At the end of the opening paragraph, we have "with four confirmed individuals left, with only four still able to reproduce (Including those in captivity)." I believe the first number should be 5. (today is December 15th 2014) Either way, the sentence is structured in a way where the two numbers should be different.

The same happens in the Northern section: "there are currently only three rhinos of this subspecies left in captivity and three have been returned to a conservancy in Kenya." then Later in that paragraph: "The two other rhinos presently live at the San Diego Zoo's Safari Park in California. One of the last two males capable of natural mating died on October 18, 2014.

This is all very confusing as to how many are actually left. Cultist O (talk) 18:24, 15 December 2014 (UTC)

It looks like this has been fixed now, thanks! Cultist O (talk) 15:59, 16 December 2014 (UTC)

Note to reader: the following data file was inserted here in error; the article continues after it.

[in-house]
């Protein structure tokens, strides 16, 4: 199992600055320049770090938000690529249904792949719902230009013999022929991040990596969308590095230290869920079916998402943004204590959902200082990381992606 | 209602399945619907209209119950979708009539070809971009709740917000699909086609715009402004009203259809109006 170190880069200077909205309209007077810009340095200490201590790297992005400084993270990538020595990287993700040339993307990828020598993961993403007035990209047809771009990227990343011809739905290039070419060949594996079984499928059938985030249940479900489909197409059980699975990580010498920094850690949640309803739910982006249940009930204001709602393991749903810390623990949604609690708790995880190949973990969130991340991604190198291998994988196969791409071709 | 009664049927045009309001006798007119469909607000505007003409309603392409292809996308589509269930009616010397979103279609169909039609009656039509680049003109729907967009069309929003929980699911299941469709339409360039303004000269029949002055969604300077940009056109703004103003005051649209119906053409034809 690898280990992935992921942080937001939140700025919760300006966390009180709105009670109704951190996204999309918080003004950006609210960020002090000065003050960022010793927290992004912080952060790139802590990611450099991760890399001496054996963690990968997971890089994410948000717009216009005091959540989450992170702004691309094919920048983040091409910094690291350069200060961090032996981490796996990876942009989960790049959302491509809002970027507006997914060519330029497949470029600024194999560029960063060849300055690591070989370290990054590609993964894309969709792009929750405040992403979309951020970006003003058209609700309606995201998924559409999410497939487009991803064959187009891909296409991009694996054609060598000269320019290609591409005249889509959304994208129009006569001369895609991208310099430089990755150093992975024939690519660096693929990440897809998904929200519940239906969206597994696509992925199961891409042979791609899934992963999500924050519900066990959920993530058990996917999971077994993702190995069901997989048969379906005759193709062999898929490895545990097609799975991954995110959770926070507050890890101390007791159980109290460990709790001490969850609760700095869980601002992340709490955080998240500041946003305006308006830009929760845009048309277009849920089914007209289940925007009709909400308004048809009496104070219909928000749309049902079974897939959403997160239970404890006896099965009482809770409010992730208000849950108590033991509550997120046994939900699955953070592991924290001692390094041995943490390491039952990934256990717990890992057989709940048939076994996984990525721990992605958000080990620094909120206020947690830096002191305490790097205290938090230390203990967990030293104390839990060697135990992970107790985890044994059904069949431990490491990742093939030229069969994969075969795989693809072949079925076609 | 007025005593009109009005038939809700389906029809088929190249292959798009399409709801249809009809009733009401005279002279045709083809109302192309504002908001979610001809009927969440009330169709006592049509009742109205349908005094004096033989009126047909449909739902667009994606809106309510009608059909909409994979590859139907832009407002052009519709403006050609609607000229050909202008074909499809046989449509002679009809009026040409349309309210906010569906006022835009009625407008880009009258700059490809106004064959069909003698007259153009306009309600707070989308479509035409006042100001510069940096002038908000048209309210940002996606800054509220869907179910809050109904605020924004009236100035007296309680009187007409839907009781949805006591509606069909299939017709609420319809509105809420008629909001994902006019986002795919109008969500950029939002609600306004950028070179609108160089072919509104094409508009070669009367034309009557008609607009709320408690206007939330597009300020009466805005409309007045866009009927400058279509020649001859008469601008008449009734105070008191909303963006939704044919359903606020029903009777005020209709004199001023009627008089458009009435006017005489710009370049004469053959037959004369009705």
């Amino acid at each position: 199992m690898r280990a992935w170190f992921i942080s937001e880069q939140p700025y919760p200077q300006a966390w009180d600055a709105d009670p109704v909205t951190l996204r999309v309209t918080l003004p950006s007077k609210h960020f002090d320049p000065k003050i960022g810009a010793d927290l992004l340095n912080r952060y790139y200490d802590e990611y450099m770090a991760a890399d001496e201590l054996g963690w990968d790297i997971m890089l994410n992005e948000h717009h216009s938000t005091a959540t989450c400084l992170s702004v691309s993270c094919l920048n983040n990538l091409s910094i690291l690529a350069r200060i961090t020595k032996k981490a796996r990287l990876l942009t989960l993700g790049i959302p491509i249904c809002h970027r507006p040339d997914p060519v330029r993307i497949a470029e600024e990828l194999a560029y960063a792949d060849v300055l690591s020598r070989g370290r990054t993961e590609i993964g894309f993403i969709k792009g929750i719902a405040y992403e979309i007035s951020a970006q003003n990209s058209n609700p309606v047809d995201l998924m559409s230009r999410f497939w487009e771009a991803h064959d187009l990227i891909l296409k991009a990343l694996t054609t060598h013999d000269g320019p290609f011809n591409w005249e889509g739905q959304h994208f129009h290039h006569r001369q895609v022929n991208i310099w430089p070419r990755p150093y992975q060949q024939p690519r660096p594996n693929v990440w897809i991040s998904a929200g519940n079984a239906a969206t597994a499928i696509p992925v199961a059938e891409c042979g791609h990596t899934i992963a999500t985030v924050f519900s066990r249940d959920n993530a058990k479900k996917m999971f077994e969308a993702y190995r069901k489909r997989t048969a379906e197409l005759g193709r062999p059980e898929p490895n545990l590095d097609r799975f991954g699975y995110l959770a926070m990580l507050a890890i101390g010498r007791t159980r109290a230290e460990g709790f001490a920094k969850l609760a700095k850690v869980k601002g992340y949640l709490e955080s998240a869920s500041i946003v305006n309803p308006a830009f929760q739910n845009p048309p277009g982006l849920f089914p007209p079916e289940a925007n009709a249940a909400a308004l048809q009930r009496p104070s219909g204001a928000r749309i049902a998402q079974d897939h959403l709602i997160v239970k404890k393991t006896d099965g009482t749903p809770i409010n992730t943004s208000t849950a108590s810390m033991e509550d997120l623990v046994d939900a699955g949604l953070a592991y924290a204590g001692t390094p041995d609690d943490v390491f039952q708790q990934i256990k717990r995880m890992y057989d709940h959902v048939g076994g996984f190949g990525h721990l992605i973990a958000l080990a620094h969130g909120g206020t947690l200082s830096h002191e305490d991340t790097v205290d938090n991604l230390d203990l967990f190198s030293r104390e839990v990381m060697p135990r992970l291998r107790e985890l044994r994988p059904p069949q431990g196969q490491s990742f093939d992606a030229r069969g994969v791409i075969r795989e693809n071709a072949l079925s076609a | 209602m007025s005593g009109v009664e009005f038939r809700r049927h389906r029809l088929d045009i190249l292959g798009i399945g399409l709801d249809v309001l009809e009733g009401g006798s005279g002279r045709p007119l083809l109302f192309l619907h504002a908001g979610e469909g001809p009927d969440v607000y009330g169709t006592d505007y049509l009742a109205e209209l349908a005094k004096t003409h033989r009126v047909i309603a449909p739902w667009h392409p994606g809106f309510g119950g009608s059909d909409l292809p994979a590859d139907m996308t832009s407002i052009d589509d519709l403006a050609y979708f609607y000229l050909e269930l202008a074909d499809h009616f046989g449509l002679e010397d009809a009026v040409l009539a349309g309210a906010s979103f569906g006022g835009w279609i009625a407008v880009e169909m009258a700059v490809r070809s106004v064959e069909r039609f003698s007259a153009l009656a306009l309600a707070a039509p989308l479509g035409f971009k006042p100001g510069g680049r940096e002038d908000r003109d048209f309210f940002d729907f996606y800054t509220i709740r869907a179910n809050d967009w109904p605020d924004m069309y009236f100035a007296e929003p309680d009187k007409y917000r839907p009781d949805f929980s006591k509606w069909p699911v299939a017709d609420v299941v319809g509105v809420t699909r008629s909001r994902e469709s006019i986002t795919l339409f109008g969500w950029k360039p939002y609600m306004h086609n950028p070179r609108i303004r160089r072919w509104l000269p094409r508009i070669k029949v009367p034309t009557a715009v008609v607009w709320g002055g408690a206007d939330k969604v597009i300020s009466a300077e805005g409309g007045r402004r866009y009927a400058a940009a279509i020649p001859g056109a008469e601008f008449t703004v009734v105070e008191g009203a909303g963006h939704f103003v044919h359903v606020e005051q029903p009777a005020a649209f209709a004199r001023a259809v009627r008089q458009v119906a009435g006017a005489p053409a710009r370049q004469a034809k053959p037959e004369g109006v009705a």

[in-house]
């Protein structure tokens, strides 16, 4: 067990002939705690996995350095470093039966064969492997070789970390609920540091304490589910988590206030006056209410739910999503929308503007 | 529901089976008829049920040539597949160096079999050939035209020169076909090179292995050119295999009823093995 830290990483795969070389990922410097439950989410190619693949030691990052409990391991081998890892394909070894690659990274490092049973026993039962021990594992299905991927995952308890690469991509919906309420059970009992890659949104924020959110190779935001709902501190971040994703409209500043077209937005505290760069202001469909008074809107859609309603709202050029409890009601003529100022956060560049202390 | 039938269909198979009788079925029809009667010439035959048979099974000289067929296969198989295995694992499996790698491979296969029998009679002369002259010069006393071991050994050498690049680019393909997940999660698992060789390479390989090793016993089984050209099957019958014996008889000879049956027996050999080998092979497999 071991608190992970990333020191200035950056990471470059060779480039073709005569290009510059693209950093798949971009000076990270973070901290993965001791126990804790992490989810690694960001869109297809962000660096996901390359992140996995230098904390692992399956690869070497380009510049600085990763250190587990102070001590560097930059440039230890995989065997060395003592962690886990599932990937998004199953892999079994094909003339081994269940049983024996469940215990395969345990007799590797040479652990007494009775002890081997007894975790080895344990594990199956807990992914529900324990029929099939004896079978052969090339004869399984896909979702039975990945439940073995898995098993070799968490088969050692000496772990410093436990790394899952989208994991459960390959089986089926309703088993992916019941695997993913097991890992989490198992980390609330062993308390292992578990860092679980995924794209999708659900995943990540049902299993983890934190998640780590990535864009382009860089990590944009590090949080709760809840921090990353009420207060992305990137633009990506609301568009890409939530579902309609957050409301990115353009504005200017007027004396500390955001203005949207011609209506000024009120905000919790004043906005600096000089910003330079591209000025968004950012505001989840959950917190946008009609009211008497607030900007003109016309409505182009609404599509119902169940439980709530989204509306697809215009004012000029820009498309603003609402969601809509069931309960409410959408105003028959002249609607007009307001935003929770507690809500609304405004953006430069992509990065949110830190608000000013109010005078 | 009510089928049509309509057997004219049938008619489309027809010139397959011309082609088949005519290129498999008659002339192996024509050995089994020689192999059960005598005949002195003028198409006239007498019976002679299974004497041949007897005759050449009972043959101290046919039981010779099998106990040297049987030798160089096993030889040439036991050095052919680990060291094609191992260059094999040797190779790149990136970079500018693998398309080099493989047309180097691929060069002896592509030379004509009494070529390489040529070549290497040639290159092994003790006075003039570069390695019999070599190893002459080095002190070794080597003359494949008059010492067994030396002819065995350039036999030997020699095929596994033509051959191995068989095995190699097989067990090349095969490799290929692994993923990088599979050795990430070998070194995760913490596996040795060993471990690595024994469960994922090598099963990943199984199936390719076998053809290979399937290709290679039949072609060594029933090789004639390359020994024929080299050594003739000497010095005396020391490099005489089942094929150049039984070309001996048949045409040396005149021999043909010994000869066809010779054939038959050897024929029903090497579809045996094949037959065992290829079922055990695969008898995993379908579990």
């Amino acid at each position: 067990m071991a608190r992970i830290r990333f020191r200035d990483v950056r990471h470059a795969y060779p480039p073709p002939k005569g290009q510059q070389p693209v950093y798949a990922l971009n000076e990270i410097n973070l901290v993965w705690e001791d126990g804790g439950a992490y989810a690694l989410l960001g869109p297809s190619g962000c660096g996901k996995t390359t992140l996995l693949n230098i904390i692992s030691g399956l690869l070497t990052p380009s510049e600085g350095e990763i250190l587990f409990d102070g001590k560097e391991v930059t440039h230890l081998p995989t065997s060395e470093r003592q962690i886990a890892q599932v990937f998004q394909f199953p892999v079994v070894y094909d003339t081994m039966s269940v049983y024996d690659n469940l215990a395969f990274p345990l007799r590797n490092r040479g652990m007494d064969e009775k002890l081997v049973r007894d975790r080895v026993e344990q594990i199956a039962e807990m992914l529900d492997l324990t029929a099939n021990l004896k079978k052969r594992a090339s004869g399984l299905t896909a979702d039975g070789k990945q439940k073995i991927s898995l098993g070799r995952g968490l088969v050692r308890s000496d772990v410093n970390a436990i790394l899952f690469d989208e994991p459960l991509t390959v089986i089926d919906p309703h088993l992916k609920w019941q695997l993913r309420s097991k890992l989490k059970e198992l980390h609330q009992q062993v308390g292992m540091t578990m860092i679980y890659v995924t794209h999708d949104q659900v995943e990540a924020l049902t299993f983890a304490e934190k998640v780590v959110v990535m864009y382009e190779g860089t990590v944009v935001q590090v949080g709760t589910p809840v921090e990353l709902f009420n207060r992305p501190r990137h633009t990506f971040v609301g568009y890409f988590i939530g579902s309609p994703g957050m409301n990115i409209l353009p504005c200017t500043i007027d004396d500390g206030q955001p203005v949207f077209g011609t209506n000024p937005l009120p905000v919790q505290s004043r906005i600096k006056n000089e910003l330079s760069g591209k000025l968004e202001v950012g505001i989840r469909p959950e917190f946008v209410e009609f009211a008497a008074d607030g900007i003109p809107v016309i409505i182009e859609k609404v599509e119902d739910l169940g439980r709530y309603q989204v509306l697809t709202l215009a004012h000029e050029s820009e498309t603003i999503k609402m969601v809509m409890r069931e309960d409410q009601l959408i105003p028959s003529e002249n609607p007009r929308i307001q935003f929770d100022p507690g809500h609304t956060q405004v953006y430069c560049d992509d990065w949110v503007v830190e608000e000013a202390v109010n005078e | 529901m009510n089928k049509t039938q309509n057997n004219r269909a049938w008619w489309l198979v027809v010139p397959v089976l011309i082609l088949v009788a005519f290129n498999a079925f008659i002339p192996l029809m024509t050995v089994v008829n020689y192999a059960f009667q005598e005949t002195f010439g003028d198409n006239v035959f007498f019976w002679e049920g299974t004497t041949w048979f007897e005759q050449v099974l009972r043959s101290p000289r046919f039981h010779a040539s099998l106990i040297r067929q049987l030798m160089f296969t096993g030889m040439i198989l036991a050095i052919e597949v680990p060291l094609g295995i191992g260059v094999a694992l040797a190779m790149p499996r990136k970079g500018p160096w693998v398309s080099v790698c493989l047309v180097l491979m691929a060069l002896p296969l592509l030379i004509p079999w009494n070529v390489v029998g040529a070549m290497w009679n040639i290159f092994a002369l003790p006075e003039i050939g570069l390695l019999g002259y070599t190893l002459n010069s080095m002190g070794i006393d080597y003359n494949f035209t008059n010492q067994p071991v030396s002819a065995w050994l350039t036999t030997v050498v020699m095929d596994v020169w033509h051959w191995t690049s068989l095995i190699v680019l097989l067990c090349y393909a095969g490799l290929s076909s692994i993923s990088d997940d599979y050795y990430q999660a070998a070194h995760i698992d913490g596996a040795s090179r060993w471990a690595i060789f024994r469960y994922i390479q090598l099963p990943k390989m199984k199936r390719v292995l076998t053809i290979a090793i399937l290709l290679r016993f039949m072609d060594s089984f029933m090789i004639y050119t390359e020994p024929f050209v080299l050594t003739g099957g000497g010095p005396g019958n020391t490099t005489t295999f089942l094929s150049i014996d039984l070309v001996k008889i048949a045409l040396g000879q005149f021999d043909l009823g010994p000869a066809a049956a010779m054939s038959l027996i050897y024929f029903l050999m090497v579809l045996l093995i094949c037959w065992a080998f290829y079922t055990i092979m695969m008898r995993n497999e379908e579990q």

External links modified[edit]

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Adding other threats and conservation efforts[edit]

Along with the major threat of poaching, I believe this article could benefit from the addition of information on other threats to the different rhino subspecies as well as current conservation efforts to reverse those threats. Due to the size and weight of a rhino's head, they are unable to lift there heads very far off the ground in order to eat taller grasses. Instead, the main staple of their diet are short grasses. The threat of tall invasive grass species that are unpalatable by rhinos are a great threat to their survival. The rhino being a mega-herbivore (an herbivore weighing over 1000kg) changes the landscape in such a significant way that without their influence there will be even more dire repercussions to the grass lands. Additionally the Ziwa Rhino Sanctuary/ Rhino Fund located in Uganda is another organization working on a breeding program that could perhaps be added to the section Modern Conservation Tactics to give additional background and info. Karmadog23 (talk) 06:21, 3 February 2016 (UTC)

[1]

External links modified[edit]